I’ve been working the past few weeks like crazy building and tweeking my new website and blog. Now that it’s done, I’m easing my way back into image making once again. Whenever I take a pause from drawing or painting for a considerable period of time, I always find difficulty in starting in again. Sometimes you sit down and think about the work you were involved in before you took that break. Other times, you just sit there and scratch your head and bite your pencil. This time, fortunately, I was inspired by a recent acquaintance with digital artist Jeremy Sutton. Jeremy is a fine artist and teacher and has a great blog and pages about mobile digital art. Click the links below.
Jeremy’s pages are well worth the read for any artist, digital or traditional. His own work and articles have really fired me up to get back into the pot once again. Thanks, Jeremy!
In reading Jeremy’s Thoughts on Mobile Digital Art, I was impressed by his comprehensive accounting of the evolution of digital media and his noting the artists who have pioneered work in the field. Jeremy has also elaborated on his favorite digital apps. One he is particularly fond of using is Sketch Club. Take a look a Jeremy’s work using Sketch Club at this link.
During my years working digitally on my computer and iPads, I’ve downloaded dozens of digital art apps. Each new app holds the promise of discovery. And that in itself is part of the *high* of media exploration for any artist – be the medium traditional or digital. Of all the apps I have tested, I have three which I consistently use with happy results. The first is one of the earliest digital art apps ArtRage. I love this app which has a juicy oil painting brush which feels as close to working with brush and oil paint as I could imagine with a digital app. Next is Art Set Pro. This fine app has a somewhat cumbersome interface which, with time, I have found some workarounds to speed up the working process. Art Set Pro has some great brushy and painterly capabilities which are invaluable for those used to working with real brush and paint. Thirdly, Tayasui Sketches offers some great tools for quickly realizing a design. One of these is the Pattern Transfer Tool with which you can *lasso* an area of your picture and then apply a variety of patterns. Art Rage has both mobile and desktop versions which you can download. Art Set Pro and Tayasui Sketches are for mobile devices only.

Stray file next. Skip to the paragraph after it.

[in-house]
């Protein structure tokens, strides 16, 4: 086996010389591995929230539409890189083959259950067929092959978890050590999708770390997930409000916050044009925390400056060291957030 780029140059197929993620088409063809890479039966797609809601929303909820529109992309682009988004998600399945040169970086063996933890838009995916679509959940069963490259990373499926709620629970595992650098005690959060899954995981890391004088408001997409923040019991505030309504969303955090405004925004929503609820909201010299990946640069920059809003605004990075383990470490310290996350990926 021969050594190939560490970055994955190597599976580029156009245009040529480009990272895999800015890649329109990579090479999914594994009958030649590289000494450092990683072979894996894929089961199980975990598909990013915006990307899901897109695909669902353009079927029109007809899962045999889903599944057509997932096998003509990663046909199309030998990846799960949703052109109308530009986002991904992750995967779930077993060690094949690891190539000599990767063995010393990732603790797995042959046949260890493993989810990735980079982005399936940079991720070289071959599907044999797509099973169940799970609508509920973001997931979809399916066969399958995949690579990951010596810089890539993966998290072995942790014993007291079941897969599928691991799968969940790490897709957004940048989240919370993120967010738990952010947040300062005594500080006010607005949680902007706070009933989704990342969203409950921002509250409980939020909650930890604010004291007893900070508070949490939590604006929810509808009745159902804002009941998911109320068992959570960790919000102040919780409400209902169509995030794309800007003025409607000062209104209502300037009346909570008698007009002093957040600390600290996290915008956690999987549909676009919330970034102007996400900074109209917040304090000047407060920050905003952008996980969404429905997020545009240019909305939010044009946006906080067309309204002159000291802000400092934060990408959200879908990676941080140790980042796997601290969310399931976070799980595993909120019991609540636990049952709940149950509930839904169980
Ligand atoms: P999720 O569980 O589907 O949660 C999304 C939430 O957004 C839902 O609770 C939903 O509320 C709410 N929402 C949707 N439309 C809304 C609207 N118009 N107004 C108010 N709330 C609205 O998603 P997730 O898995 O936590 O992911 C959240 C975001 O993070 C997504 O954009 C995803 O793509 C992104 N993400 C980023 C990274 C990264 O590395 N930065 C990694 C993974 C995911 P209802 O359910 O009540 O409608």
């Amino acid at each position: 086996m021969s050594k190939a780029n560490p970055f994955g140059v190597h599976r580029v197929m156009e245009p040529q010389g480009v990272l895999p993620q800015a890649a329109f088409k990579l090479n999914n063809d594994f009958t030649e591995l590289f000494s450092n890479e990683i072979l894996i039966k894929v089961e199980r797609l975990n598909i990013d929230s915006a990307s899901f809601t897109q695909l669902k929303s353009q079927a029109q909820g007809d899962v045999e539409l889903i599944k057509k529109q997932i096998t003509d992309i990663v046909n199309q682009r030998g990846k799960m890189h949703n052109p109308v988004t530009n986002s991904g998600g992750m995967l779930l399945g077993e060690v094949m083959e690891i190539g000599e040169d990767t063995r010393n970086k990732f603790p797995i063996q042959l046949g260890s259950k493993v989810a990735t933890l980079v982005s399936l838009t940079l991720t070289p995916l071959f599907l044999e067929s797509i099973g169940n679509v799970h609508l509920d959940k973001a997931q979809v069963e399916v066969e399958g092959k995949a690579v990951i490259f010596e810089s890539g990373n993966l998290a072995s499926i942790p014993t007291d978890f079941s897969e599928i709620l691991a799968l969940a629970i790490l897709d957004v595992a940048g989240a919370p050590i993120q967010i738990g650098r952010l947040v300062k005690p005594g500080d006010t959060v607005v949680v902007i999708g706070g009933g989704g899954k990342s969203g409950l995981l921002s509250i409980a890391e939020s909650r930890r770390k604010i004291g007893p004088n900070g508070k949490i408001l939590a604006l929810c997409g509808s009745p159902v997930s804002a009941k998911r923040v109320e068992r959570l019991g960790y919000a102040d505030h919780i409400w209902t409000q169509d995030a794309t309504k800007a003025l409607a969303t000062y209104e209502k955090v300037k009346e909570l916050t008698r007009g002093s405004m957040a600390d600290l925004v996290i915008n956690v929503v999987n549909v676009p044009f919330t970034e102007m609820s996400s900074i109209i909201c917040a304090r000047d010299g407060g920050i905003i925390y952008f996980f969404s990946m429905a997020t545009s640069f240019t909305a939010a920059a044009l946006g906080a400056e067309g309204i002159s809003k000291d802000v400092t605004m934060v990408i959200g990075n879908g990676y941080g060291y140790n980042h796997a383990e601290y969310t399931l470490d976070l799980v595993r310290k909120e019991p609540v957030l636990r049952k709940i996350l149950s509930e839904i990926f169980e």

Now on to today’s new work. I have used the Sketch Club App on my IPad Air. This is the first image I have made with the new app. And I have a brand new stylus which I am testing out. It is the Trent Arcadia Stylus. I bought it on Amazon after having read about it recently on an artist’s blog. Finding *just the right* stylus has been another ongoing quest for me since I’ve begun digital painting. The Arcadia stylus is very responsive with its microfiber tip. Because I have a matte surface shield on my iPad, I have found that rubber-tipped styli just don’t *grab* and require too much pressure to activate the tablet surface. I own other mesh-tip styli and now I’m running this new one through the paces. I have modified its structure and appearance somewhat by a DIY modification. I don’t like most styli because of their short length. So I have lengthened this one quite simply. The stylus itself is retractable which is useful for protecting the stylus tip when you knock about with it while travelling or when it’s in your pocket. I have removed the click-top and inserted a tubular metal chopstick which I cut to just the right length to give the stylus more of a paintbrush feel.
Watch this space. I’ll soon be returning to talk about my working methods in making the picture above as well as touching upon my working methods in general.